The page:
13 Shvat 5781 / Tuesday, January 26, 2021 | Torah Reading: Beshalah
 
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HomeSpirituality and FaithSpiritual GrowthTake Time to Reflect
 
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Take Time to Reflect    

Take Time to Reflect



Being in lockdown, quarantine, or isolation means that one should take time for introspection. He will stop looking at others and instead focus on himself.

 



“The person being cleansed shall then immerse his  garments, shave off all his hair, and immerse in  water,  and  become clean.”  (Leviticus/ Vayikra  14:8)  

 

As a young newlywed,  Rebbe  Simcha  Bunim  of  Pershis’cha zt"l lived in his father-in-law’s home in a Polish village. He had a pious friend who served as librarian for the town’s synagogue. Once, a pauper came requesting money for a pressing matter and the librarian advanced him a sum from the book fund, with the intention of repaying it back shortly thereafter.  

 

When the lay leaders of the community were made aware of this, they accused the librarian of theft. They sought to remove him from his position and impose a severe fine upon him for his embezzlement of the library funds. They convened a special meeting to adjudicate the matter.  

 

Rebbe Simchah Bunim zt"l understood the lay leaders of the community were not such righteous people, and worried they might mistreat his friend the librarian. He attended the meeting and told the attendees the following story:  

 

An epidemic once broke out in the animal kingdom. The Lion, King of the Beasts, summoned all the animals to a meeting to investigate which animal was guilty of the sin that brought God’s punishment upon them.  

 

First, the animals closest to the king spoke on their own behalf. Each declared their deeds to be justified. The leopard asserted he is not liable for his cruel nature, as this is how he was made. The bear argued he only attacks in self-defense. The wolf said he only devours sheep when very hungry in order to survive. Thus, the predatory animals justified their behavior and were declared innocent in the lion’s court.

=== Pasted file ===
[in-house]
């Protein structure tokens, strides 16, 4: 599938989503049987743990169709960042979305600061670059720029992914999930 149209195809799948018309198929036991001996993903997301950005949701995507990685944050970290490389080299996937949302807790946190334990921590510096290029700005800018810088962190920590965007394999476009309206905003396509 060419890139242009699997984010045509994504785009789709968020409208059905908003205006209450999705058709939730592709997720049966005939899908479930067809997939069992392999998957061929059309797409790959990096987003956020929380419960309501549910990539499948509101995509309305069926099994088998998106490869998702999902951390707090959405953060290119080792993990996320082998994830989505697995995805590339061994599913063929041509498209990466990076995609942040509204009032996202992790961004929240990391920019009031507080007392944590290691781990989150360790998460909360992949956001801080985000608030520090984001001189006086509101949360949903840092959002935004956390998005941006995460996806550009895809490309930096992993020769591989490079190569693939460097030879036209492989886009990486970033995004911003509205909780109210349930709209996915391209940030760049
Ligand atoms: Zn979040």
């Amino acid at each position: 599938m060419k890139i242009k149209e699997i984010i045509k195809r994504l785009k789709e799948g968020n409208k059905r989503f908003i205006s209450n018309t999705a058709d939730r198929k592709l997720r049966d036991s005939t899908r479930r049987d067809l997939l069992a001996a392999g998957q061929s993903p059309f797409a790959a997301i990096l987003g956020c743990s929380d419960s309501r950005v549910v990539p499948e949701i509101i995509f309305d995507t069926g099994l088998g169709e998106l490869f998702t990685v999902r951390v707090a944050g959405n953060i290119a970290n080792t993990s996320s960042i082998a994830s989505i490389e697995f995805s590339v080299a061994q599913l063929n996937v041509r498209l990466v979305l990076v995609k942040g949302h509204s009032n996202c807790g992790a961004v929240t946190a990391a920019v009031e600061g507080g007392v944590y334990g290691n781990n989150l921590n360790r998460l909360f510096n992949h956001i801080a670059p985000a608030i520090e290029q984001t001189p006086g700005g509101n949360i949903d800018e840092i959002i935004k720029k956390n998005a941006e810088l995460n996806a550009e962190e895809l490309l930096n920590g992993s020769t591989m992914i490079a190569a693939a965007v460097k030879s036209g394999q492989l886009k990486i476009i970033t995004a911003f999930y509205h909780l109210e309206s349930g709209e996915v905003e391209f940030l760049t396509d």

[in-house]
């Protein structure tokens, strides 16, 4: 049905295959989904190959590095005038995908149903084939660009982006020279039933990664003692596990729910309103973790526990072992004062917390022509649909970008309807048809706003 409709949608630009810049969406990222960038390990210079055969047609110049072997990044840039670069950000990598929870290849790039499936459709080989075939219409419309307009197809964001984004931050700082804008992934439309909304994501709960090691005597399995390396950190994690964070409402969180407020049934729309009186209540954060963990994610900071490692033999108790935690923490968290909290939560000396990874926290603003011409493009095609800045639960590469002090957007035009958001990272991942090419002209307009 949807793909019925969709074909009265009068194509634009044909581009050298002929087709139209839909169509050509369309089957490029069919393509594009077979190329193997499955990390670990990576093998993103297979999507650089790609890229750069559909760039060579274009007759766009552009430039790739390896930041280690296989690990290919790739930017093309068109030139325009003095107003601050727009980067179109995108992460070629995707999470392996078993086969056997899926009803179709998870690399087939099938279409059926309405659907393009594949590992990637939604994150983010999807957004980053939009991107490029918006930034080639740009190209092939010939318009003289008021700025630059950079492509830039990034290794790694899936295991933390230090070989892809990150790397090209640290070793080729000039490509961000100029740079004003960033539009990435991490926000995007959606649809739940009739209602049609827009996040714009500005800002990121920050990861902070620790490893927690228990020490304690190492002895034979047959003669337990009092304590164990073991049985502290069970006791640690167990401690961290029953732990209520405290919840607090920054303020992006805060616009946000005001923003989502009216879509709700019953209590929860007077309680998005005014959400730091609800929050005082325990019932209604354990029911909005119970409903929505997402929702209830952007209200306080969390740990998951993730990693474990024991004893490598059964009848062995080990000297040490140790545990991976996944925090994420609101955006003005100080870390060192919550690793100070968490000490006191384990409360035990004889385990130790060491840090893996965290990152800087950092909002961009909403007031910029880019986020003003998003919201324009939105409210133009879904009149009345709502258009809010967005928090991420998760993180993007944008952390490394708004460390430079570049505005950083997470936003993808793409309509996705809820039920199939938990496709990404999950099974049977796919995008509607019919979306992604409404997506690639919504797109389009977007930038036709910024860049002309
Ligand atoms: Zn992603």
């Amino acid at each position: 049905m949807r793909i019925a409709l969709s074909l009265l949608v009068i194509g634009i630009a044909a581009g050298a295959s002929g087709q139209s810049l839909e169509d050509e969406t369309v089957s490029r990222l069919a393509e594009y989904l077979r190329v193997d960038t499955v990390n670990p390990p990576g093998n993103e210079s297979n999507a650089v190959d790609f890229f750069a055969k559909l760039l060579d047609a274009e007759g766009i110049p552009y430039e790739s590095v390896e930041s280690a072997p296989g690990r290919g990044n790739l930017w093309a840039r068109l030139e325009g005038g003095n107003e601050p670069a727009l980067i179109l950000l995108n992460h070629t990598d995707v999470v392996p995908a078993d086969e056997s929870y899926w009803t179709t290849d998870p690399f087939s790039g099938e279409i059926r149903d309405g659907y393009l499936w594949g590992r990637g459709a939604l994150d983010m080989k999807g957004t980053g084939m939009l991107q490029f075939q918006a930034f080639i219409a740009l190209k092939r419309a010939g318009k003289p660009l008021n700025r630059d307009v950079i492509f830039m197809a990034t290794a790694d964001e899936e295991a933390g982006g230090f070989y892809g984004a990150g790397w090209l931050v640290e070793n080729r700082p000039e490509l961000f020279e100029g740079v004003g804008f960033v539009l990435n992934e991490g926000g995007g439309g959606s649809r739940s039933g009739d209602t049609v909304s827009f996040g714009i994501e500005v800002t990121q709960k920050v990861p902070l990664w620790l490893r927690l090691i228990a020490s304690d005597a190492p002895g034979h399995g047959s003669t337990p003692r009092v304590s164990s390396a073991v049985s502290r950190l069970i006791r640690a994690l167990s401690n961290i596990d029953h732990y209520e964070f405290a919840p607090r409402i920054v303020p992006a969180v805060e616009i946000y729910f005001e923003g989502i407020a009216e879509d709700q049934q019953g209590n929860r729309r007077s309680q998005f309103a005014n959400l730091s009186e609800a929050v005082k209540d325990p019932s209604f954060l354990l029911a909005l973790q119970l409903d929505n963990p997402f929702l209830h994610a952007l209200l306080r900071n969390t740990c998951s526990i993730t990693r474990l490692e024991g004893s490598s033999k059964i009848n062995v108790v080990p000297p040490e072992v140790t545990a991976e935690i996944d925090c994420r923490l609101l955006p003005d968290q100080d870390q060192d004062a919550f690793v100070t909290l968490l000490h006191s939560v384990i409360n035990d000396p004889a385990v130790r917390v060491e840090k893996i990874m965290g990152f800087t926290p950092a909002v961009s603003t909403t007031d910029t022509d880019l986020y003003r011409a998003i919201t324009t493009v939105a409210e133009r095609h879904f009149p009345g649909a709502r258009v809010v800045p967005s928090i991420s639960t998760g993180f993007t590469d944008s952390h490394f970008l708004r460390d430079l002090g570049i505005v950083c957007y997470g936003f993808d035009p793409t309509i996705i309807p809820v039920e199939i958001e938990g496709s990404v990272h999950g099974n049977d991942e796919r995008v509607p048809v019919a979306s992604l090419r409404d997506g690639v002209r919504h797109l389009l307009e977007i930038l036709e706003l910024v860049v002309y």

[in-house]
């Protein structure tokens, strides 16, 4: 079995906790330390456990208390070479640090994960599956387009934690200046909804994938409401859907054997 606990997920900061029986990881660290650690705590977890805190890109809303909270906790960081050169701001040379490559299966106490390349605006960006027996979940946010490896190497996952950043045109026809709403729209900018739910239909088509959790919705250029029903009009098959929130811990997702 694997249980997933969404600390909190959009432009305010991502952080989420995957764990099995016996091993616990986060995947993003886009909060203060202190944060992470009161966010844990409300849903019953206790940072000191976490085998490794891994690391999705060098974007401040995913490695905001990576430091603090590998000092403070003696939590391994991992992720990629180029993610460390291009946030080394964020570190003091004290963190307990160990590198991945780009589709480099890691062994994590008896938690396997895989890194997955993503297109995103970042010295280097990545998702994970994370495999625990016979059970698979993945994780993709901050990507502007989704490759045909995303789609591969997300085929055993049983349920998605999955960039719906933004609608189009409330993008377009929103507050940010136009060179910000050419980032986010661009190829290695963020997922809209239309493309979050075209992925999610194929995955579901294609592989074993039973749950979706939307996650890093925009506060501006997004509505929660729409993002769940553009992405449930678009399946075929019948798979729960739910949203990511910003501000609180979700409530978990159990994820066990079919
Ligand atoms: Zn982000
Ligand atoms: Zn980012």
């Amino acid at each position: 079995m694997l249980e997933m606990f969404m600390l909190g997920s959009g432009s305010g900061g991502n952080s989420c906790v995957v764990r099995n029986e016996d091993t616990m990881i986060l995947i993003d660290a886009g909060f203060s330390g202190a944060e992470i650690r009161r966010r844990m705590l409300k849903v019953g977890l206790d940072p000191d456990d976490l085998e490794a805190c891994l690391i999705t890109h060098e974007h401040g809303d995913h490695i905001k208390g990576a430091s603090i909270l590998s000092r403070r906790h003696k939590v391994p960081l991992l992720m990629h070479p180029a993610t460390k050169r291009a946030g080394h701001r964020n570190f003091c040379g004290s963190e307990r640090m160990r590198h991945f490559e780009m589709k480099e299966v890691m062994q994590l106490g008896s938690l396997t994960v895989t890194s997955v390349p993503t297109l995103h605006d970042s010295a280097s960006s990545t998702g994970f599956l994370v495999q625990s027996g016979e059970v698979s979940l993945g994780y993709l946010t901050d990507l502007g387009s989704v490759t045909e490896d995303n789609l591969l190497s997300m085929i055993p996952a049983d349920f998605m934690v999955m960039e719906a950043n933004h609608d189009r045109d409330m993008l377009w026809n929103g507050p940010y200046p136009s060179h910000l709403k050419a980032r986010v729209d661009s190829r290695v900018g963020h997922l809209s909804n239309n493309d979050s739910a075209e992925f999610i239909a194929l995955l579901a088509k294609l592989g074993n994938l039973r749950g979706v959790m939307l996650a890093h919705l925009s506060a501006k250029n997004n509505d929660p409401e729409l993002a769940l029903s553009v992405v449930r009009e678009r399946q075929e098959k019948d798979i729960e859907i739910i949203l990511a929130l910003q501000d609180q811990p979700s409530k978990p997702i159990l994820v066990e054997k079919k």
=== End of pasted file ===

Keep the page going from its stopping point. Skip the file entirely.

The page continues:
Afterward, a small lamb confessed he once ate a bit of straw his owner had set aside for another purpose. He did so because he was very hungry. Immediately, all the other wild animals cried out: “The sinning lamb brought this plague upon us!” They judged the lamb guilty and liable for the death penalty.  

 

Rebbe Simchah Bunim zt"l cleverly noted that the parable can be hinted to in the verse “I have strayed like a lost lamb – bakesh (seek out Your servant)” (Psalms/Tehillim 119:176), because bakesh (seek out) can also be read as “bekash”, meaning “by straw.” The innocent lamb who never hurt anyone else and is always hunted by others, would be punished and destroyed because of a minor sin of eating a bit of straw…  

 

The community lay leaders understood that the young future Rebbe was hinting to their tremendous injustice, that they themselves were guilty of sins of embezzlement on a much larger scale but always justified their actions. The meeting adjourned and the librarian was set free in peace. 

 

Our Sages teach: “Whoever finds guilt in others - projects his own faults” (Kiddushin 70a). Someone who belittles others, accusing them of arrogance or some other fault, betrays his own personal shortcomings in those matters.